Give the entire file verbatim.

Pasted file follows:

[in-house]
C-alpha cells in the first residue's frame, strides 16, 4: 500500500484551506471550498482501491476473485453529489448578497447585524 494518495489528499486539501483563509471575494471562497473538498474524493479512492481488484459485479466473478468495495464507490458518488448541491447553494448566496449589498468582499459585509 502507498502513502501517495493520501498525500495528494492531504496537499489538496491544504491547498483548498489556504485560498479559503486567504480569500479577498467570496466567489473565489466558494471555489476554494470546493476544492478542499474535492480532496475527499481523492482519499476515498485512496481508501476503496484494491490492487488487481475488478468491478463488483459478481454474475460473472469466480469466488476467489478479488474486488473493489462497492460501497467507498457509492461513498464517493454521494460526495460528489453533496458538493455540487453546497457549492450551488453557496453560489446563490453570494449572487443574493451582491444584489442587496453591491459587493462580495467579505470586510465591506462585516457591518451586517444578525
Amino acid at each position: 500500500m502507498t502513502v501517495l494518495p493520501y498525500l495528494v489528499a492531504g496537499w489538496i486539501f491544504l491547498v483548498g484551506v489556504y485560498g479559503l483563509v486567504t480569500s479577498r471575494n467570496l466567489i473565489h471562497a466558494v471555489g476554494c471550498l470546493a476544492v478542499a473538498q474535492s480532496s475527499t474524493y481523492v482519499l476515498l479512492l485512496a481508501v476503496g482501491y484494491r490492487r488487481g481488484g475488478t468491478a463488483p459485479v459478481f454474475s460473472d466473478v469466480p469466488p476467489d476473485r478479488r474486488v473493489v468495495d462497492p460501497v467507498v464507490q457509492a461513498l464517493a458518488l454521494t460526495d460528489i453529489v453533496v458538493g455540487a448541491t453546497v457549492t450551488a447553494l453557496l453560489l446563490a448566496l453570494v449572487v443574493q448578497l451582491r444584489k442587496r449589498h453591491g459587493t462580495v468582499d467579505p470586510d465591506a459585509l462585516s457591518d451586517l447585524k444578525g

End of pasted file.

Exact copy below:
[in-house]
C-alpha cells in the first residue's frame, strides 16, 4: 500500500484551506471550498482501491476473485453529489448578497447585524 494518495489528499486539501483563509471575494471562497473538498474524493479512492481488484459485479466473478468495495464507490458518488448541491447553494448566496449589498468582499459585509 502507498502513502501517495493520501498525500495528494492531504496537499489538496491544504491547498483548498489556504485560498479559503486567504480569500479577498467570496466567489473565489466558494471555489476554494470546493476544492478542499474535492480532496475527499481523492482519499476515498485512496481508501476503496484494491490492487488487481475488478468491478463488483459478481454474475460473472469466480469466488476467489478479488474486488473493489462497492460501497467507498457509492461513498464517493454521494460526495460528489453533496458538493455540487453546497457549492450551488453557496453560489446563490453570494449572487443574493451582491444584489442587496453591491459587493462580495467579505470586510465591506462585516457591518451586517444578525
Amino acid at each position: 500500500m502507498t502513502v501517495l494518495p493520501y498525500l495528494v489528499a492531504g496537499w489538496i486539501f491544504l491547498v483548498g484551506v489556504y485560498g479559503l483563509v486567504t480569500s479577498r471575494n467570496l466567489i473565489h471562497a466558494v471555489g476554494c471550498l470546493a476544492v478542499a473538498q474535492s480532496s475527499t474524493y481523492v482519499l476515498l479512492l485512496a481508501v476503496g482501491y484494491r490492487r488487481g481488484g475488478t468491478a463488483p459485479v459478481f454474475s460473472d466473478v469466480p469466488p476467489d476473485r478479488r474486488v473493489v468495495d462497492p460501497v467507498v464507490q457509492a461513498l464517493a458518488l454521494t460526495d460528489i453529489v453533496v458538493g455540487a448541491t453546497v457549492t450551488a447553494l453557496l453560489l446563490a448566496l453570494v449572487v443574493q448578497l451582491r444584489k442587496r449589498h453591491g459587493t462580495v468582499d467579505p470586510d465591506a459585509l462585516s457591518d451586517l447585524k444578525g